if (years < 0)
        throw new IllegalArgumentException("years can not be negative: " + years);
    if (amount.compareTo(BigDecimal.ZERO) < 0)
        return BigDecimal.ZERO;
    switch (years) {
    case 0:
        if (amount.compareTo(ONE_THOUSAND) <= 0)
            return amount.multiply(ONE_PERCENT);
        else if (amount.compareTo(FIVE_THOUSAND) <= 0)
            return amount.multiply(TWO_PERCENT);
        else
            return amount.multiply(THREE_PERCENT);
    case 1:
        if (amount.compareTo(ONE_THOUSAND) <= 0)
            return amount.multiply(ONE_PERCENT);
        else if (amount.compareTo(FIVE_THOUSAND) <= 0)
            return amount.multiply(TWO_POINT_FIVE_PERCENT);
        else
            return amount.multiply(FOUR_PERCENT);
    case 2:
    default:
        if (amount.compareTo(ONE_THOUSAND) <= 0)
            return amount.multiply(TWO_PERCENT);
        else if (amount.compareTo(FIVE_THOUSAND) <= 0)
            return amount.multiply(THREE_PERCENT);
        else if (amount.compareTo(TEN_THOUSAND) <= 0)
            return amount.multiply(FOUR_PERCENT);
        else
            return amount.multiply(FIVE_PERCENT);
    }
}

You could put every case in a separate method, this depends a bit on the number and complexity of cases.

At some point, you will (should) use a database to do this. I assume, the numbers can be changed somewhere, then you will need them at some changeable place anyway. And a database is quite good in doing such range searches. (something like select percentage from table where year = and amount = (select max(amount) from table where < amount and year = order by amount desc))

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  • \$\begingroup\$ Thanks. Would your design change if at a later date an additional band was added, e.g 6000+ is 8%? \$\endgroup\$ – TheCoder Apr 3 '13 at 19:07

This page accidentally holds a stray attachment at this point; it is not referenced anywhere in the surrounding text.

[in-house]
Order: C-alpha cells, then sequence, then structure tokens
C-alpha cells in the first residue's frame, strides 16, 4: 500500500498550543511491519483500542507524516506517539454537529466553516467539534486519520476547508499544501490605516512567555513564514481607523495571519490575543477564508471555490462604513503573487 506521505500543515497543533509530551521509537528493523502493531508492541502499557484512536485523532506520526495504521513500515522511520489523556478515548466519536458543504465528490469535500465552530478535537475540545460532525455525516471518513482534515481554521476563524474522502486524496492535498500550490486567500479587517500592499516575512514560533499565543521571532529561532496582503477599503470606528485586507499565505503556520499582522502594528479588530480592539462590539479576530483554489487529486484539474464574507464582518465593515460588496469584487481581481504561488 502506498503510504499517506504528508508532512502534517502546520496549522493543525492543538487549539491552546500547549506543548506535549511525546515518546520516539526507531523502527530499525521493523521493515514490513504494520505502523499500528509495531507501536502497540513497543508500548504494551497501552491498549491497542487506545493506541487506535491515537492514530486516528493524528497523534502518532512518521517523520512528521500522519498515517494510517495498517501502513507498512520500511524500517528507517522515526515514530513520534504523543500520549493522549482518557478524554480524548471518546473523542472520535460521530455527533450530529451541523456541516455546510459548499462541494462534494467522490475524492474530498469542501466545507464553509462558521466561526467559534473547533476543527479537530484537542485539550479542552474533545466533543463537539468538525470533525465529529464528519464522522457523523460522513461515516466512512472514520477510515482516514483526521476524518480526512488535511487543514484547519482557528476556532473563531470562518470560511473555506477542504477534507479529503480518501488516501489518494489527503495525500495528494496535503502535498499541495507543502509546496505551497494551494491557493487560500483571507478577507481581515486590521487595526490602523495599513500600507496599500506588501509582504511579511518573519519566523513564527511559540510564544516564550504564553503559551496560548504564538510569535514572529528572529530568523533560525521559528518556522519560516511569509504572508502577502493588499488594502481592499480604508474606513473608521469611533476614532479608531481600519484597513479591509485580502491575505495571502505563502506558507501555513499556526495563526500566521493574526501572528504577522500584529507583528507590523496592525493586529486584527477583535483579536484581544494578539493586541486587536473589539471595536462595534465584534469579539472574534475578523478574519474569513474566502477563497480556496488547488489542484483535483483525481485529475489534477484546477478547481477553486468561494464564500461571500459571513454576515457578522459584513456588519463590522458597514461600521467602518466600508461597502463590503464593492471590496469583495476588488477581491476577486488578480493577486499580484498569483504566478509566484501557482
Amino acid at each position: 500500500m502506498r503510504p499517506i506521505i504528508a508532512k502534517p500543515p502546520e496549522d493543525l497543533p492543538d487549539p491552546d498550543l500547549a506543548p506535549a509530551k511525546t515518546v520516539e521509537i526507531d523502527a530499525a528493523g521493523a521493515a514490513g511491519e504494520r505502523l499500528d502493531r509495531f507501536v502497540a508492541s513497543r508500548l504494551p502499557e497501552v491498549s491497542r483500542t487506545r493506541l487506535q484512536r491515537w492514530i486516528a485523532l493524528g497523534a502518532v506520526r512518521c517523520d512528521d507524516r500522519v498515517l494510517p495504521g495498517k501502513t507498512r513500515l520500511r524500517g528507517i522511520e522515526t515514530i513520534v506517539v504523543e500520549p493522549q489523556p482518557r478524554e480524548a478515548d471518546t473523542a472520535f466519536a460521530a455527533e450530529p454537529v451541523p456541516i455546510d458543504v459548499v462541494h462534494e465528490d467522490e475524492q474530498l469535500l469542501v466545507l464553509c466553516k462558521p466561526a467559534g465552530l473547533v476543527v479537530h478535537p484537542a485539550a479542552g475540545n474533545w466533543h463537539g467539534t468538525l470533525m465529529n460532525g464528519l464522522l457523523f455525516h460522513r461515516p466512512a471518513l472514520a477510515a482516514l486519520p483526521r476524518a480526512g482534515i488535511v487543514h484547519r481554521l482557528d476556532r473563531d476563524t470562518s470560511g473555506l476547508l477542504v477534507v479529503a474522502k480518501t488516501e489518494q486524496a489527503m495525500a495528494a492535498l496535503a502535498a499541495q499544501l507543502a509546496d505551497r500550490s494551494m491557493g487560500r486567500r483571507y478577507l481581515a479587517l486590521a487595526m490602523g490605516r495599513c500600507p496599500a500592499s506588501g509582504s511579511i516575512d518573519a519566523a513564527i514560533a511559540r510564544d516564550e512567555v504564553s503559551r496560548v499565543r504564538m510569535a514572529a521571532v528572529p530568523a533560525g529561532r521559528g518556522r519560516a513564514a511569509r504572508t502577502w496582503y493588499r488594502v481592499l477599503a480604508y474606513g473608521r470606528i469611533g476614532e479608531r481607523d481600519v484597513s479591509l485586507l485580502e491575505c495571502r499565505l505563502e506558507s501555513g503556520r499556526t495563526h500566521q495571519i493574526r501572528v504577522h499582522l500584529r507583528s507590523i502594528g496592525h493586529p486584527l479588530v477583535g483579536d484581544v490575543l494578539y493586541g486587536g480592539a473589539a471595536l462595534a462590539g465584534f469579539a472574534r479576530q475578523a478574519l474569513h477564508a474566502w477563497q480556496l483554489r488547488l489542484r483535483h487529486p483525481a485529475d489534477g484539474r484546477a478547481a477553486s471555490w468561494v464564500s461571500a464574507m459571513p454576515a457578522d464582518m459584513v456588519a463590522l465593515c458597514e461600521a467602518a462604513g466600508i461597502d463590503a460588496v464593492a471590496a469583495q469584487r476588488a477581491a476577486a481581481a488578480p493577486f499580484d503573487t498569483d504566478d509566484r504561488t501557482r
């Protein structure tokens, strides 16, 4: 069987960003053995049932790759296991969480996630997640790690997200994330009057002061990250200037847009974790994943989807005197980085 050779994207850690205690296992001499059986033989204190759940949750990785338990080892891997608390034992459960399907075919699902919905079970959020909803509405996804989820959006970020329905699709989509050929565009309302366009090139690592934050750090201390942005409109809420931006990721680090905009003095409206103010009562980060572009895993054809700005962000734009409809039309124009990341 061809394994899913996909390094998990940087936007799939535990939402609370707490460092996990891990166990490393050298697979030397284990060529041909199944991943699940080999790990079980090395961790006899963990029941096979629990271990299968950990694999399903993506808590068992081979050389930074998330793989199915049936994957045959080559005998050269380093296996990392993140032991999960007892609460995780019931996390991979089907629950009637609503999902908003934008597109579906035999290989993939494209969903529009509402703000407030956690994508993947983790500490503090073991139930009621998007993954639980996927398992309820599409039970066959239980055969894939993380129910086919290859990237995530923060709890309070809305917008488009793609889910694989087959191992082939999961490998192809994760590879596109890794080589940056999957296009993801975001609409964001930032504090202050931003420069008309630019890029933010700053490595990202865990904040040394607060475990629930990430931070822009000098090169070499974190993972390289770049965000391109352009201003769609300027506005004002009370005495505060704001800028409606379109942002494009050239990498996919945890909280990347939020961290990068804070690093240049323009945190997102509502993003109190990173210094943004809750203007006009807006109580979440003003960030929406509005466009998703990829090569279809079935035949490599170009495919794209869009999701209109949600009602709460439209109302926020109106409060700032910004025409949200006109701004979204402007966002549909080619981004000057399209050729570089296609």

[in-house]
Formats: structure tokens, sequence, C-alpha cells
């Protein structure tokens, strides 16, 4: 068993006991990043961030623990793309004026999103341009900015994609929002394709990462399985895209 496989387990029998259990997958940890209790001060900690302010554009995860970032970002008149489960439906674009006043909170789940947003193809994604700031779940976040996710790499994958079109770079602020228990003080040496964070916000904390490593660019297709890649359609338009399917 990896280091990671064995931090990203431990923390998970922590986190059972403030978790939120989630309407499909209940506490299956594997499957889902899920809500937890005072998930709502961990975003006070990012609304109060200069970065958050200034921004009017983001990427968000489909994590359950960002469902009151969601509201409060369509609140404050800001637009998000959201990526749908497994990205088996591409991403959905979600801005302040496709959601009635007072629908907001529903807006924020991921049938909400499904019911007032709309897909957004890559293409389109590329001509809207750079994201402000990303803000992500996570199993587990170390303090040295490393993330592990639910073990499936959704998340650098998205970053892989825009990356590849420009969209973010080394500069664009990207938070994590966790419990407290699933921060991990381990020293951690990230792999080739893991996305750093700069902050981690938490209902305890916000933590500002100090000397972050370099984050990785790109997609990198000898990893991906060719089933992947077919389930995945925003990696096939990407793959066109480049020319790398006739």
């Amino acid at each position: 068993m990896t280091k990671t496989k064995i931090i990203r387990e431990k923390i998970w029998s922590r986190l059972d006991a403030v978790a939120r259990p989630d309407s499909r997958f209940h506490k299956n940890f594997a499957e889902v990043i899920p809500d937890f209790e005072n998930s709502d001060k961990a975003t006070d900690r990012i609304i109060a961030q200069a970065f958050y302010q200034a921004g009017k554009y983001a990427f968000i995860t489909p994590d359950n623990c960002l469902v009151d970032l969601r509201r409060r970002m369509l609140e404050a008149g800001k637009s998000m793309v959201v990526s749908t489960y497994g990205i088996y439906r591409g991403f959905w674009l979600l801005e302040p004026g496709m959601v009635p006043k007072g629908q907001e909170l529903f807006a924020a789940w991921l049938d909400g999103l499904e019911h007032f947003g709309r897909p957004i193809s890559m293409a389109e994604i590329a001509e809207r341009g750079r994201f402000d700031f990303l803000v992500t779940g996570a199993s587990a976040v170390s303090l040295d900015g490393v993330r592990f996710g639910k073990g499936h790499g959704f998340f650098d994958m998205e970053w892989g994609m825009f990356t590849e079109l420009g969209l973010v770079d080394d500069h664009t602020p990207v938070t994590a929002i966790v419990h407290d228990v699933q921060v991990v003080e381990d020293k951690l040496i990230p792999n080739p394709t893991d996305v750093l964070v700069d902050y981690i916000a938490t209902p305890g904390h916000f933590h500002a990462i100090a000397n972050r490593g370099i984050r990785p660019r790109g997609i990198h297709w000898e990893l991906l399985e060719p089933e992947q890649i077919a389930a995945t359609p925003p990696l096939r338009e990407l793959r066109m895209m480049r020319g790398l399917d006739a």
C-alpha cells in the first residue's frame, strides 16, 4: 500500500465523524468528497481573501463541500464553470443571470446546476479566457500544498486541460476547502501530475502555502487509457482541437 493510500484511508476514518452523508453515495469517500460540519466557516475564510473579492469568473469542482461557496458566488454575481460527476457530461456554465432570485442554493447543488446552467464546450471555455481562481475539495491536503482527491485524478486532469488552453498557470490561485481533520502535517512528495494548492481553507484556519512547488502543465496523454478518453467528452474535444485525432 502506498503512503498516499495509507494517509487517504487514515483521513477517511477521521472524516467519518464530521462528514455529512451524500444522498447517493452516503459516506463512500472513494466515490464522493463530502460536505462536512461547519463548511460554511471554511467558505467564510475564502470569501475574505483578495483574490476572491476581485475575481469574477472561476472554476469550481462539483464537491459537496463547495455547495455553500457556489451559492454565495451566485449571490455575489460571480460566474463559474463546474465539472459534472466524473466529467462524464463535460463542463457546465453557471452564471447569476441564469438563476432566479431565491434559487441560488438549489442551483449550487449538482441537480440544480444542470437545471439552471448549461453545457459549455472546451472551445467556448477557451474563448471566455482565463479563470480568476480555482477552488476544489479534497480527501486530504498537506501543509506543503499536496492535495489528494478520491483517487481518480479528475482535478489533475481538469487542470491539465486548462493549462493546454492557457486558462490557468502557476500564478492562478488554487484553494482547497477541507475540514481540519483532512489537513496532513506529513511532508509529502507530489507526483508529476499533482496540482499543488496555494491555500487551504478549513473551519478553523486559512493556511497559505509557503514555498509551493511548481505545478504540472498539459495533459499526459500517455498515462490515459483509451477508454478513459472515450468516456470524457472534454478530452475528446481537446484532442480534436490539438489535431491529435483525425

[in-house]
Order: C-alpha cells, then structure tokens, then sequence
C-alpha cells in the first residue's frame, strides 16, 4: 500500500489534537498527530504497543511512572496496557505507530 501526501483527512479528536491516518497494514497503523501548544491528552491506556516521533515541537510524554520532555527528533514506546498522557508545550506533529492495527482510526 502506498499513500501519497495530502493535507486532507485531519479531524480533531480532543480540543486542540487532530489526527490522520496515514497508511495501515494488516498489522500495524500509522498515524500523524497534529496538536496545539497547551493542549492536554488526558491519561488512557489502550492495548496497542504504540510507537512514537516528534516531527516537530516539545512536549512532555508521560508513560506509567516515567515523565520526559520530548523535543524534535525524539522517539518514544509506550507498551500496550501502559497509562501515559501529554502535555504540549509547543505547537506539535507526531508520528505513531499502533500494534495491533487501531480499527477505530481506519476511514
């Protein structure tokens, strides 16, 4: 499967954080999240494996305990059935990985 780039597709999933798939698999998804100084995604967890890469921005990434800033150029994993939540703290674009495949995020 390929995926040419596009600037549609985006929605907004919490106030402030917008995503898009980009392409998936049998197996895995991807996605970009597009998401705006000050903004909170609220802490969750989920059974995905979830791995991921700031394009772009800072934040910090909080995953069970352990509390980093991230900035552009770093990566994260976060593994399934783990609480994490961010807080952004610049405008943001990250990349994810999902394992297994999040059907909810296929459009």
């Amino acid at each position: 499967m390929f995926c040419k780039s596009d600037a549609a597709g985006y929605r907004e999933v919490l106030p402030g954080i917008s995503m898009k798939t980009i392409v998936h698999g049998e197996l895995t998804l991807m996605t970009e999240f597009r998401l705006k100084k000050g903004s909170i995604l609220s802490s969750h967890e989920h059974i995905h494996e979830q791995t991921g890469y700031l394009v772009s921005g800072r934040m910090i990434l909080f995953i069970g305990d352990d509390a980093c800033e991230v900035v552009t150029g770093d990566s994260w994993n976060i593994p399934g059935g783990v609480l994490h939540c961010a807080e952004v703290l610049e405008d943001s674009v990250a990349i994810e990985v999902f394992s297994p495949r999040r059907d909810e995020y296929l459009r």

• \$\begingroup\$ @heyya99 - Potentially, if you're going to keep adding bands, you want some sort of mapped setup where you can find the 'relevant' entry, then use that to find the relevant percentage. This can be done with two (sorted by amount!) arrays, and a binary search method (and comparator). \$\endgroup\$ – Clockwork-Muse Apr 3 '13 at 20:42
  • \$\begingroup\$ What would the solution be if the follow was added? Customers who have been with the bank for over a certain amount of time will be offered a different set of rates. The new bands are as follows: After one year: 1% - £0 to £1000 2.5% - £1000 to £5000 4% - £5000+ After two years: 2% - £0 to £1000 3% - £1000 to £5000 4% - £5000 to £10000 5% - £10000+ \$\endgroup\$ – TheCoder Apr 3 '13 at 20:55
  • \$\begingroup\$ I have modified my answer to reflect the comments. first question: yes, see answer from clockword-muse, too. This could be done with a database. Second question: this "just" creates one level more of branching. \$\endgroup\$ – tb- Apr 4 '13 at 11:43
  • \$\begingroup\$ In reality, you would never define a constant as TWO_PERCENT or even as TWO. These would be TIER_1 , TIER_2 &c. Nor would they be constants as "transfer pricing" may dictate rates be set according to market, which could be twice a day. It would be a very special case of a 1 year fixed term deposit we are coding for here otherwise. But I suppose it needed to be a simple example and requirements may have been explicit. Beware of business analysts writing code. \$\endgroup\$ – mckenzm Jul 15 '15 at 5:40